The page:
If that’s so, then it’s a challenge that the software vendors are addressing. One of the growth areas picked out by AspenTech’s Dissinger is just that type of integration into the control field of the company’s dynamic simulation products: Aspen Dynamics, Aspen Custom Modeler (ACM) and the Aspen HYSYS Dynamics software it acquired with Calgary, Alta.-based Hyprotech in 2002. (The Hyprotech software was subsequently bought by Honeywell as part of a U.S. Federal Trade Commission (FTC) settlement in 2004 aimed at spurring competition in simulation, although AspenTech retains full development and user rights to HYSYS and the other Hyprotech products.)

“We’ve been working for a few years now on tying in our Aspen DMCplus model-based multivariable control package with our simulation tools,” he explains. In addition, AspenTech also recently released a new linear-state-space matrix controller, which can also link back to the rigorous non-linear models developed in ACM and Aspen Dynamics.

Another addition to the AspenTech dynamic family expected in 2006 is an extension to the Aspen Simulation Workbook introduced last year for steady-state simulations. This basically is a package that allows less-experienced users to translate their process models into the actual simulation model by quickly developing customized Excel-based front ends, rather than immersing themselves in Visual Basic coding.

Meanwhile, Honeywell in the past year has been incorporating HYSYS into its UniSim line of simulation products. The latest release in the range, UniSim Operations Suite R200, came out last December and is effectively an OTS that can also be used for control system checkout. Peter Henderson, London, Ont.-based product manager for the UniSim Operations Suite, acknowledges that the reason for Honeywell’s interest in dynamic simulation was primarily to support the OTS business <em dash>—<em dash> the type of service business that AspenTech, under the terms of the FTC settlement, is excluded from until the end of next year.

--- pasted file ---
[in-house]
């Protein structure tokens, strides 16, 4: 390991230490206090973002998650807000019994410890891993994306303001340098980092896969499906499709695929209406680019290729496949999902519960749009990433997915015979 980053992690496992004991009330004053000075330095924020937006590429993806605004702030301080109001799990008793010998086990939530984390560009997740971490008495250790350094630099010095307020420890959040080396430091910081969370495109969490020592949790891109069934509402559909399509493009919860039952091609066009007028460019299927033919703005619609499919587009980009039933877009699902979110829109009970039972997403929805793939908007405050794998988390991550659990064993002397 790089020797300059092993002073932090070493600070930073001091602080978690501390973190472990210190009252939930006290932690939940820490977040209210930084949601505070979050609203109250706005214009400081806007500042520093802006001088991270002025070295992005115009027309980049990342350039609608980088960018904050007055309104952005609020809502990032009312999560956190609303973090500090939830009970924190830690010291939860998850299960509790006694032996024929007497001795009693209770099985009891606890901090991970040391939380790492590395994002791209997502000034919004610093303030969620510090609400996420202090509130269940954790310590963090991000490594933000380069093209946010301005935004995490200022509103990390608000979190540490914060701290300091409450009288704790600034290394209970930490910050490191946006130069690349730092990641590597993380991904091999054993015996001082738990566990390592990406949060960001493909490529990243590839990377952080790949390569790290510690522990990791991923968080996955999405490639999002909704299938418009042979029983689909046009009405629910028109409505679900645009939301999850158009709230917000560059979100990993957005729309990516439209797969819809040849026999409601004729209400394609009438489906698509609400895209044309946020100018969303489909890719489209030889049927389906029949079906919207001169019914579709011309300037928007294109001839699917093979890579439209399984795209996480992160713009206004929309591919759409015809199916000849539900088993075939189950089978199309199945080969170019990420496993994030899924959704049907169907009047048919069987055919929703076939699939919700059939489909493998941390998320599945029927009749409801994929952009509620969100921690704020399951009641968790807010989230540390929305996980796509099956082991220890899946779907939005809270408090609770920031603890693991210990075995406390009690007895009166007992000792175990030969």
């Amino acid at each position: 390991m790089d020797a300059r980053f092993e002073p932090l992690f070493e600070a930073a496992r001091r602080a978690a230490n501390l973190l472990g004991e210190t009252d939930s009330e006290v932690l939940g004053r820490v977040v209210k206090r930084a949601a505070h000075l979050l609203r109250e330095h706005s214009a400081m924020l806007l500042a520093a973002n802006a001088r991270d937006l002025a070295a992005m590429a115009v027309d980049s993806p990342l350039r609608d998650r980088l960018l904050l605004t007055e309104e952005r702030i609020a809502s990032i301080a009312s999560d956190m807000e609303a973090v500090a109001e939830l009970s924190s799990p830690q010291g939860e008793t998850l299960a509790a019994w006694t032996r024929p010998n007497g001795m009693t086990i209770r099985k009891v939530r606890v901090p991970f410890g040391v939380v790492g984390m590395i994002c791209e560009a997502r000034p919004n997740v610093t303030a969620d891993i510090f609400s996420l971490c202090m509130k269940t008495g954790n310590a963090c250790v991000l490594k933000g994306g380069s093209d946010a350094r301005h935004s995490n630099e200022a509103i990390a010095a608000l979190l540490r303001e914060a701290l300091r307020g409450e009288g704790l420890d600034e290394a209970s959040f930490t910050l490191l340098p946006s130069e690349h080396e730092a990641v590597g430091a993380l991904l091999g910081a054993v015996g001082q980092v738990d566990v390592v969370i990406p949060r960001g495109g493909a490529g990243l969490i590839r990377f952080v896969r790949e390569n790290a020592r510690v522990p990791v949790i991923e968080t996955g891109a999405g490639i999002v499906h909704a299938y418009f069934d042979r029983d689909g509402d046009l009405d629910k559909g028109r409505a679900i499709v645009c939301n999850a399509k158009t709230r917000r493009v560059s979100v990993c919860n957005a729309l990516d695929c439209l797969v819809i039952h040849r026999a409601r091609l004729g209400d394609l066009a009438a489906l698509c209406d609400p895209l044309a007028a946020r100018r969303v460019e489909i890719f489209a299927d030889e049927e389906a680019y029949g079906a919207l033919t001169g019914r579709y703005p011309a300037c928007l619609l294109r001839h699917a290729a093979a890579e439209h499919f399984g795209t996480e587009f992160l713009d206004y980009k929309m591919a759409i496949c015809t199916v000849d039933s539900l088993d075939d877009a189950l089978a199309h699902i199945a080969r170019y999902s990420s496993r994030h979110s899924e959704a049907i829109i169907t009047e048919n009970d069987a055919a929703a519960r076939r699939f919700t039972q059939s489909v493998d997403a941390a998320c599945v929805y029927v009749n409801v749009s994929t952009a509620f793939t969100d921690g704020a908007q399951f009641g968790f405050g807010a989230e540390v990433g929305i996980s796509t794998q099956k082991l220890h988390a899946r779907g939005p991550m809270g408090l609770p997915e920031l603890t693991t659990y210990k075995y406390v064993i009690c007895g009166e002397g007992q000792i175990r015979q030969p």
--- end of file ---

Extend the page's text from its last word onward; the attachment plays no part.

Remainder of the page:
“The dynamic models in an OTS have to look reasonable at start up and under normal operating conditions,” Henderson explains. “And the path between those points has to be credible and follow a natural curve, without any mathematical non-linearities or discontinuities. Remember, an operator will see all this in his trend windows and if it’s not what he might expect, then the OTS system loses credibility.”

As well as the HYSYS offerings, the UniSim Operations Suite can also call on dynamic models from Honeywell’s own Shadow Plant and OTISS simulation engines in its Experion PKS process automation system. Shadow Plant, in turn, incorporates dynamic models produced with the gPROMS software of Process Systems Enterprise, London, U.K. Henderson notes that work with PSE started before the HYSYS acquisition and was driven by a desire to take costs out of the development of new unit-operations models. “The formulation and research time and effort is still the same, as with any good model,” he says, “but the time to turn that into an object that can be embedded into a flowsheet is very rapid with gPROMS.”